One place in Louisiana people are praising BP

BP has been roundly criticized by federal and state officials for its oil spill cleanup efforts. But one local official points to signs of progress and cooperation.

Workers prepare booms Monday to protect Lake Pontchartrain near New Orleans from the BP Deepwater Horizon oil spill in the Gulf of Mexico.

At a time when federal and state officials have spared few criticisms of BP and its efforts to clean its oil spill in the Gulf of Mexico, at least one local leader is full of praise.

The goal of St. Tammany Parish President Kevin Davis is to protect Lake Pontchartrain, which was only recently declared safe for all recreational activities after a two decade-long effort to clear the lake of toxic pollutants.

In this goal, he says, he has found a competent and willing partner in BP. It didn’t start that way, with Mr. Davis having to order and position thousands of feet of containment boom last week precisely because “nothing was being done by anyone.”

IN PICTURES: Louisiana oil spill

But since Davis and leaders from other parishes around the lake began taking action, “BP has really come on board with us, and now we have many more resources to work with, and they have a full-time representative on our team.”

The incident illustrates the confusion that has beset some relief efforts along the Gulf Coast and the promise of cooperation that remains.

The confusion has centered on a rumored broad emergency plan written by BP before the Deepwater Horizon oil rig ever blew out and collapsed into the Gulf of Mexico.

“BP and the Coast Guard apparently have had a detailed general plan on addressing a major oil spill in this area, and they’re adapting it to specific locations now,” says Chris Schieble of the University of New Orleans’ Nekton Research Laboratory, who claims to have seen the plan.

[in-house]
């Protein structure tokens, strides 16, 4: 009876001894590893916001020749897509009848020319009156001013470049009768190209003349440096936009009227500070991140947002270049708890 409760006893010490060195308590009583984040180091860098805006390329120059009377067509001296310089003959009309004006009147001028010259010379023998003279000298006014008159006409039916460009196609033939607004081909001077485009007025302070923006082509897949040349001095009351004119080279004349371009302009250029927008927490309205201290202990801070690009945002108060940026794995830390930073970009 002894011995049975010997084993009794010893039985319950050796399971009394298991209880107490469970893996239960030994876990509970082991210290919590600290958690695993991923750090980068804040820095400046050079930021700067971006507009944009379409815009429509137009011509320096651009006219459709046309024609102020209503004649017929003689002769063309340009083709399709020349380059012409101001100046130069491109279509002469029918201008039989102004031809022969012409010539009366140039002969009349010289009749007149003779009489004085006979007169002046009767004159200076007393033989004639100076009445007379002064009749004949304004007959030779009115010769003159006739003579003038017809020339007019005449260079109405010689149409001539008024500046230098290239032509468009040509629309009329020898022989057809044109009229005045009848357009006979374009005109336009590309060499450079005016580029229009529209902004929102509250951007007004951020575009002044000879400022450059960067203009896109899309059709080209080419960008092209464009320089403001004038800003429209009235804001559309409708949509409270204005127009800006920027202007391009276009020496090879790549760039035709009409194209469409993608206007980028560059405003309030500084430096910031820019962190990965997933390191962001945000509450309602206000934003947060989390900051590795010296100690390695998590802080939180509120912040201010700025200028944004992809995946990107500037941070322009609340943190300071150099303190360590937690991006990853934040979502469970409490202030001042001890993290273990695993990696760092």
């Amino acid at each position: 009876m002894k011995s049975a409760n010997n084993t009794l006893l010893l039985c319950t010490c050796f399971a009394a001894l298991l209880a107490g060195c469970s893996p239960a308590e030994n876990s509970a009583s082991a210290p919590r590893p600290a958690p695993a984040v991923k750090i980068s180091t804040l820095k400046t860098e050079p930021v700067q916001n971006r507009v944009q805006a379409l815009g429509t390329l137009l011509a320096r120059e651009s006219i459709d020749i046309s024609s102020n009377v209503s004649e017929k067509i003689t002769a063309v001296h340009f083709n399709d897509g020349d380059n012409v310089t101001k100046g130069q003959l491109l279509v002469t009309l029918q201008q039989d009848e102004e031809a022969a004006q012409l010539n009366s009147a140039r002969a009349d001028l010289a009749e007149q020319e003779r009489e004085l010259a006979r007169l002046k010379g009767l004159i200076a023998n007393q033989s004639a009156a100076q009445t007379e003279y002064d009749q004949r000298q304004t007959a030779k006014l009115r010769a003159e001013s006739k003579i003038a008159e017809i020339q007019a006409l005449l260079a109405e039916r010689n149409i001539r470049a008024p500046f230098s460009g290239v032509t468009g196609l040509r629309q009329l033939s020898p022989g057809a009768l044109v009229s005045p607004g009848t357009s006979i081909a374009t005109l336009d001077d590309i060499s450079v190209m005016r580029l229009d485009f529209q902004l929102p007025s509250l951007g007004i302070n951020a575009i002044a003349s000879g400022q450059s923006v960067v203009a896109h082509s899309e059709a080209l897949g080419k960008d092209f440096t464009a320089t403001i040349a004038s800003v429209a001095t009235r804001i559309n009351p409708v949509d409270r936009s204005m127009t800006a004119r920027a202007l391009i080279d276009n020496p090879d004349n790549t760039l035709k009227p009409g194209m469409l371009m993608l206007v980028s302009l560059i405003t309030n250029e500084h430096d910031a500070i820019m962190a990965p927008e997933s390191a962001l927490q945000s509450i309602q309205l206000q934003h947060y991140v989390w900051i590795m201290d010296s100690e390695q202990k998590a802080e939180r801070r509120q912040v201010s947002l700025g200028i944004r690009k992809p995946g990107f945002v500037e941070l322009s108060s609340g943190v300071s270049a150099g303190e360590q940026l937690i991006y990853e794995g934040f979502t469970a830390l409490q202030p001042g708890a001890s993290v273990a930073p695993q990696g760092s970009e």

But BP has not made the plans public, and during the past week, a number of Louisiana state officials, including Gov. Bobby Jindal (R), have complained that the oil company has not made its plans explicit.

“They need to get this plan out because there’re a lot of people who want to see it,” says Mr. Schieble.

Instead, local leaders like Davis of St. Tammany Parish have had to take matters into their own hands. Oil from the Deepwater Horizon spill was expected to enter the lake by early this week. The parish needed to move fast.

“We weren’t getting any action from BP or the Coast Guard, so we signed contracts with a company and set up a last line of defense for the lake ourselves,” Davis says.

But much has changed during the past three days. “We’ve been working with BP representatives, and now we have a lot more resources.” said Davis.

Moreover, the winds has given Lake Pontchartrain a temporary respite. Strong northerly winds have pushed the oil slick toward the Mississippi and Alabama coasts, giving officials in Louisiana more time to protect its northeastern coast near the Pearl River.

Parish engineer Joe Shoemaker said plans now call for deploying booms from the Pearl River basin near the Mississippi state line to the Biloxi Wildlife Management Area, which would protect hundreds of square miles of additional wetlands between the Gulf and Lake Pontchartrain.

The cooperation with BP has been fruitful, says Davis: “We have several barges in the water, we have skimmer boats, we have 200,000 feet of containment boom that is on the way, we have crews coming.”

IN PICTURES: Louisiana oil spill


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